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Obama calls 'empathy' key to Supreme Court pick

Interest groups are already lobbying for a woman, minority or solid liberal to succeed Justice David Souter. Obama says he puts empathy, intelligence and independence before ideology.

May 02, 2009|Janet Hook and Christi Parsons

WASHINGTON — A debate among Democrats over who should replace Justice David H. Souter on the Supreme Court began emerging Friday between those eager to return the court to its liberal era of 40 years ago and those who are wary of tacking too far to the left.

But President Obama, who will choose the nominee, focused not on volatile ideological questions but on personal character, saying he wanted someone with "empathy" for "people's hopes and struggles."

Making a surprise appearance in the White House press briefing room, Obama told reporters that he had just talked with Souter by phone about his retirement, which is to take effect at the end of this court term, probably in June. It was the first official confirmation of the justice's departure.

Obama said that in considering a successor for Souter, he was looking for a "sharp and independent mind" and a sense of compassion.

"I will seek someone who understands that justice isn't about some abstract legal theory or footnote in a casebook," he said. "It's also about how our laws affect the daily realities of people's lives -- whether they can make a living and care for their families, whether they feel safe in their homes and welcome in their own nation."

Even before the president spoke, interest groups that had seen early reports of Souter's decision began lobbying the White House and the public.

With white men holding seven of the nine court seats, Obama came under heavy pressure to name a woman or minority, especially a Latino.

Others said they were eager for him to name a high-profile, clear-cut liberal. The last justice to fit that mold was Thurgood Marshall, who took the bench in 1967. Liberal groups argued that the Democratic Party's majority in the Senate, which is nearly large enough to overcome any obstacles set by Republicans, gives Obama far more latitude than most presidents in making his choice.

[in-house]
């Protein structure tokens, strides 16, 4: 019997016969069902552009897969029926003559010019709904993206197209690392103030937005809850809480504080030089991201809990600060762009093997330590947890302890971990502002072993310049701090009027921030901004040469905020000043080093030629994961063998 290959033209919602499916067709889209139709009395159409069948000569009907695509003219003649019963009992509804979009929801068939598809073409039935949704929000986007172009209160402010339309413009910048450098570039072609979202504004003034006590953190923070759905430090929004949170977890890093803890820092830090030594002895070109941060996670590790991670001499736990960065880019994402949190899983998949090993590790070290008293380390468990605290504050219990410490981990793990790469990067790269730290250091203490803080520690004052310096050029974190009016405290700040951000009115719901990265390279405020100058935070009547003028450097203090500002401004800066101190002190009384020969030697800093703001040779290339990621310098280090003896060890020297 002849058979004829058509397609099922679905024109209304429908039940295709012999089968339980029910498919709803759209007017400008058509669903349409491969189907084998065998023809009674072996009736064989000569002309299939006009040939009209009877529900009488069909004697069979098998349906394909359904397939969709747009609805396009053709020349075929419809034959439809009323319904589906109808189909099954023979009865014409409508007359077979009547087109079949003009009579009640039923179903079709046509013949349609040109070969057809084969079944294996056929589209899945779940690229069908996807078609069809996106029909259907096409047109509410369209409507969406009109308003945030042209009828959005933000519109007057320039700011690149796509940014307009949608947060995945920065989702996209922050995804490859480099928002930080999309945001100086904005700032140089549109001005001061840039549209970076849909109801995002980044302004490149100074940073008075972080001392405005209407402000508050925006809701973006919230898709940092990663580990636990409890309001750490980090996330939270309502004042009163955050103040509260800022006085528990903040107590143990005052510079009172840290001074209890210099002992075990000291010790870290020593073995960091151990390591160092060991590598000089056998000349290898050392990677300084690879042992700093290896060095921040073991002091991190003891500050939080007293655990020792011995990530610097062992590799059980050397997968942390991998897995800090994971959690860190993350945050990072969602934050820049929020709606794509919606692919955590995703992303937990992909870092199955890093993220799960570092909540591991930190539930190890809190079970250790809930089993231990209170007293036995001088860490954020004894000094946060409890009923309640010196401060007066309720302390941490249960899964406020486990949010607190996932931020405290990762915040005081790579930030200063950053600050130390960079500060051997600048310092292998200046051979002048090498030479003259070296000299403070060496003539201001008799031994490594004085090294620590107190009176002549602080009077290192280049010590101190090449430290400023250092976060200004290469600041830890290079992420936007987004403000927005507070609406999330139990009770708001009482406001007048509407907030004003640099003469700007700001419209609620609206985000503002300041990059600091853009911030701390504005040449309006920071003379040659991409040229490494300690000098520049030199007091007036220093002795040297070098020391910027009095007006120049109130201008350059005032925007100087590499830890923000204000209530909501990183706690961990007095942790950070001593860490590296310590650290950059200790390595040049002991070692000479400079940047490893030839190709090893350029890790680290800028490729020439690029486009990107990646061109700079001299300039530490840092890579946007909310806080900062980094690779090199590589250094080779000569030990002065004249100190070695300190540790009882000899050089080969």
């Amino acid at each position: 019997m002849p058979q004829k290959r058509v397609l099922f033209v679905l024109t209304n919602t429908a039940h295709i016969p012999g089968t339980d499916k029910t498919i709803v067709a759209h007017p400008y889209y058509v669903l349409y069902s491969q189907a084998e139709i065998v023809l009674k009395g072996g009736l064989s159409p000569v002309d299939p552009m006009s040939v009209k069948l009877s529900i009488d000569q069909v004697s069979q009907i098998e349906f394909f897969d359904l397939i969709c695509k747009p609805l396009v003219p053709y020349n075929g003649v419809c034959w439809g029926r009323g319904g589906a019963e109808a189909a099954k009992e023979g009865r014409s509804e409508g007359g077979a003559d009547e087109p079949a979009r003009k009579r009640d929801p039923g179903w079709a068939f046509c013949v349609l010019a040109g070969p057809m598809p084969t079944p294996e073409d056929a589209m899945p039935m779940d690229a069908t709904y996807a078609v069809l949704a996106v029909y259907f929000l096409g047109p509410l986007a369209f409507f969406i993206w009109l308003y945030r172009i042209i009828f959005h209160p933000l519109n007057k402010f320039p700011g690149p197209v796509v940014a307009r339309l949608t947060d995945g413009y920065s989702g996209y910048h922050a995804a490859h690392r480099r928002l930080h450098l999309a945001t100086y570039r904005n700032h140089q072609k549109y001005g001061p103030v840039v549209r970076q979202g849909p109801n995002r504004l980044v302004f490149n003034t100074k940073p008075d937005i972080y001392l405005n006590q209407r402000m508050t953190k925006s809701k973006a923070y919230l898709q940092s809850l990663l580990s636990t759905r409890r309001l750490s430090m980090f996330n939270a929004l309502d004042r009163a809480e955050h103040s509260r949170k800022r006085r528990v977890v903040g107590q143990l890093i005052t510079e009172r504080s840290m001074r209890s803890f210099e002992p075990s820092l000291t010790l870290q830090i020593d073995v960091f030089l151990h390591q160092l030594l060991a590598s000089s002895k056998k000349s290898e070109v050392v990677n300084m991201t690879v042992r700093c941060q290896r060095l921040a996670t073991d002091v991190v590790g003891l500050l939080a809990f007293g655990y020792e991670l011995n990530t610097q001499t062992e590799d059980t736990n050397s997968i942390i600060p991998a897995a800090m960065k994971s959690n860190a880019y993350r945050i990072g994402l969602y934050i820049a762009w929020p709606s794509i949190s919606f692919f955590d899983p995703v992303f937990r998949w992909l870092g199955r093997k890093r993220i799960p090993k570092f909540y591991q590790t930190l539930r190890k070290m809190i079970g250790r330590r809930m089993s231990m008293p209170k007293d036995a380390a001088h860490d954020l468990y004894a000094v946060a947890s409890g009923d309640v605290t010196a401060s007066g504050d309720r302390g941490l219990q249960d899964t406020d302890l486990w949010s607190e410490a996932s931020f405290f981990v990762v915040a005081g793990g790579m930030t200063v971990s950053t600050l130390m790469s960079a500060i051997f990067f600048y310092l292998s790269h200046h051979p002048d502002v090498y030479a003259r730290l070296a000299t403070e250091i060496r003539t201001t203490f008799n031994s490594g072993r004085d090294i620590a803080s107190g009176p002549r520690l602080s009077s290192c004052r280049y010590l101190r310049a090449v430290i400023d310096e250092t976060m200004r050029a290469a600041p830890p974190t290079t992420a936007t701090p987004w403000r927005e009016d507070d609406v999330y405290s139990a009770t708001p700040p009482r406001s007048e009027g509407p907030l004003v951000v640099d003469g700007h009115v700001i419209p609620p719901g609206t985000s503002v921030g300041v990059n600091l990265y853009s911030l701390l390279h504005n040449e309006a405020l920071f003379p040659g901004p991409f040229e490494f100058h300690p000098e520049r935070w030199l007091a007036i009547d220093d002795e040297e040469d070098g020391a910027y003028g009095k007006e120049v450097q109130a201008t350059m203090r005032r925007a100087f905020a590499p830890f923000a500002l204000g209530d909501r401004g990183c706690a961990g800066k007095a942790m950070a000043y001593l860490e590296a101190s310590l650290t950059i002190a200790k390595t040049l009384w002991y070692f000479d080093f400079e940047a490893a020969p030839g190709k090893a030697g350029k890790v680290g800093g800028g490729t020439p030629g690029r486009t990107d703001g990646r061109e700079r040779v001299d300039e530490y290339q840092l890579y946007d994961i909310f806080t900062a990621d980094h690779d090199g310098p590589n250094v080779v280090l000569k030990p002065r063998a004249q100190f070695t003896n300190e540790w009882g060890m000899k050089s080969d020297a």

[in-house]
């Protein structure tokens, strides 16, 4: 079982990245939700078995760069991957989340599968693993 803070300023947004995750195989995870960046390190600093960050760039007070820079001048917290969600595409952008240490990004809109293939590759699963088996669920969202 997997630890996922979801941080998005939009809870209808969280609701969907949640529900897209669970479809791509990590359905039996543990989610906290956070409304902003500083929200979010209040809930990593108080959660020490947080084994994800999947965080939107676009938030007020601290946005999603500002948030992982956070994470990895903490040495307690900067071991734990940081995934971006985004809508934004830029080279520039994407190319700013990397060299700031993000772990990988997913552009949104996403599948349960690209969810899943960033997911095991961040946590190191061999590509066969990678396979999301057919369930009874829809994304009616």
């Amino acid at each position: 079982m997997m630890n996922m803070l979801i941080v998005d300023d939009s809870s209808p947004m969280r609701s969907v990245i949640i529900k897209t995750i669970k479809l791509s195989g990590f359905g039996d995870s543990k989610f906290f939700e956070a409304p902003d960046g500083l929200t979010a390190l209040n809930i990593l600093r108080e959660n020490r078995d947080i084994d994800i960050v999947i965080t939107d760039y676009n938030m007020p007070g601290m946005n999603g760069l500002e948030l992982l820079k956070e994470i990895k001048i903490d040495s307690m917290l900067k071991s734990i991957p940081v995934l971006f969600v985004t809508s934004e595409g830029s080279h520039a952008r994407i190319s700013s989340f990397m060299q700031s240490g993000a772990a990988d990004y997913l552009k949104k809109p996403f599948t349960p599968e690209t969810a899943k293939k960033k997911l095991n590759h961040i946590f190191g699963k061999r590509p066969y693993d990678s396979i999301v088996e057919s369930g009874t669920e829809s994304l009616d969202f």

"If there was ever an opportunity for Obama to make a bold statement, this is the time," Stanford law professor Pamela Karlan said.

Others cautioned that the wrong selection could alienate moderate Democrats or set off a protracted fight with Republicans that could undermine Obama's ambitious healthcare and environmental agenda.

"This is an opportunity for him to make a post-partisan choice to fortify the vital center on the Supreme Court," said Will Marshall, president of the Progressive Policy Institute, a centrist Democratic think tank.

While reviewing the records of potential nominees, the president's advisors have discussed the importance of finding a justice who can build majorities on the court by reaching out to conservatives.

The decision will probably be a pillar of Obama's legacy: The choice of Supreme Court justices, with their lifetime tenure and vast sway over American law, gives presidents one of their most powerful tools to shape the country beyond their own White House years.

One longtime friend of Souter's suggested Friday that Obama's election and powerful hand in the Senate had prompted the justice to act on a long-held desire to retire.

"He hasn't been enjoying the Washington scene" and could have retired several years ago, said John McCausland, vicar of Holy Cross Episcopal Church in Souter's hometown of Weare, N.H. "But it looks like he has 60 votes in the Senate and a president -- well, you can figure out the rest."

Souter is expected to return to the modest 200-year-old New Hampshire farmhouse where he has lived since he was 11. (He has kept a small apartment in Washington.)

"He has been talking every year about his desire to retire at the appropriate moment," McCausland said. "He's looking forward to having a life again."

That life will include hiking and book collecting. Souter has so many volumes, McCausland said, that he may build a new structure to house and organize them.

In addition, he may do some work with the U.S. 1st Circuit Court of Appeals in Boston.

The Obama team has been preparing for a Supreme Court nomination for months. The president set up a judicial working group just after his election in November, and charged it with drawing up a list of candidates for the high court and federal courts around the country.

As early as December, during meetings in Chicago and Washington, Obama suggested the names of people he would seriously consider for the Supreme Court, according to an administration official familiar with the process.

After Obama's inauguration, the review became more formal and more intense. The effort was led by White House Counsel Greg Craig, who established a small team to vet possible nominees.

Atty. Gen. Eric H. Holder Jr. and his staff are not likely to play a primary role in selecting the nominee or trying to win confirmation, according to one senior administration official who requested anonymity when discussing Obama's plans.

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